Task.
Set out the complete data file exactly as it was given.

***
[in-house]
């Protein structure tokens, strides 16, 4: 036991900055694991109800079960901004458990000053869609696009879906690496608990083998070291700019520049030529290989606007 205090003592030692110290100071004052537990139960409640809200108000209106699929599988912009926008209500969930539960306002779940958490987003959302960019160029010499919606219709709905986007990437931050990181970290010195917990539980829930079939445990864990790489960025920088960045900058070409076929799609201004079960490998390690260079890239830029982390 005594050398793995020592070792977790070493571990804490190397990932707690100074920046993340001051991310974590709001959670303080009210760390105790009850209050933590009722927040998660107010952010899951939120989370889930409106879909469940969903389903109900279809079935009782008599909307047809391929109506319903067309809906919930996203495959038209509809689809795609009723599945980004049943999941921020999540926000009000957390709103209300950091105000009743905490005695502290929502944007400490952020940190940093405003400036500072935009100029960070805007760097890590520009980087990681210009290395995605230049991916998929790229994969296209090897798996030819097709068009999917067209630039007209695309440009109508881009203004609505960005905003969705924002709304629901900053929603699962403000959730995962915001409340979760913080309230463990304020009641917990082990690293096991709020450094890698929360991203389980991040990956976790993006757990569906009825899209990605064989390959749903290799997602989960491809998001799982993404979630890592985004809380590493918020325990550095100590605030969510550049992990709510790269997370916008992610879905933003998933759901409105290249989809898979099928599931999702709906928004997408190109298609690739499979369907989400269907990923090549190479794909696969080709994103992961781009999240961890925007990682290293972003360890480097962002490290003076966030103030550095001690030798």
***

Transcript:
[in-house]
């Protein structure tokens, strides 16, 4: 036991900055694991109800079960901004458990000053869609696009879906690496608990083998070291700019520049030529290989606007 205090003592030692110290100071004052537990139960409640809200108000209106699929599988912009926008209500969930539960306002779940958490987003959302960019160029010499919606219709709905986007990437931050990181970290010195917990539980829930079939445990864990790489960025920088960045900058070409076929799609201004079960490998390690260079890239830029982390 005594050398793995020592070792977790070493571990804490190397990932707690100074920046993340001051991310974590709001959670303080009210760390105790009850209050933590009722927040998660107010952010899951939120989370889930409106879909469940969903389903109900279809079935009782008599909307047809391929109506319903067309809906919930996203495959038209509809689809795609009723599945980004049943999941921020999540926000009000957390709103209300950091105000009743905490005695502290929502944007400490952020940190940093405003400036500072935009100029960070805007760097890590520009980087990681210009290395995605230049991916998929790229994969296209090897798996030819097709068009999917067209630039007209695309440009109508881009203004609505960005905003969705924002709304629901900053929603699962403000959730995962915001409340979760913080309230463990304020009641917990082990690293096991709020450094890698929360991203389980991040990956976790993006757990569906009825899209990605064989390959749903290799997602989960491809998001799982993404979630890592985004809380590493918020325990550095100590605030969510550049992990709510790269997370916008992610879905933003998933759901409105290249989809898979099928599931999702709906928004997408190109298609690739499979369907989400269907990923090549190479794909696969080709994103992961781009999240961890925007990682290293972003360890480097962002490290003076966030103030550095001690030798």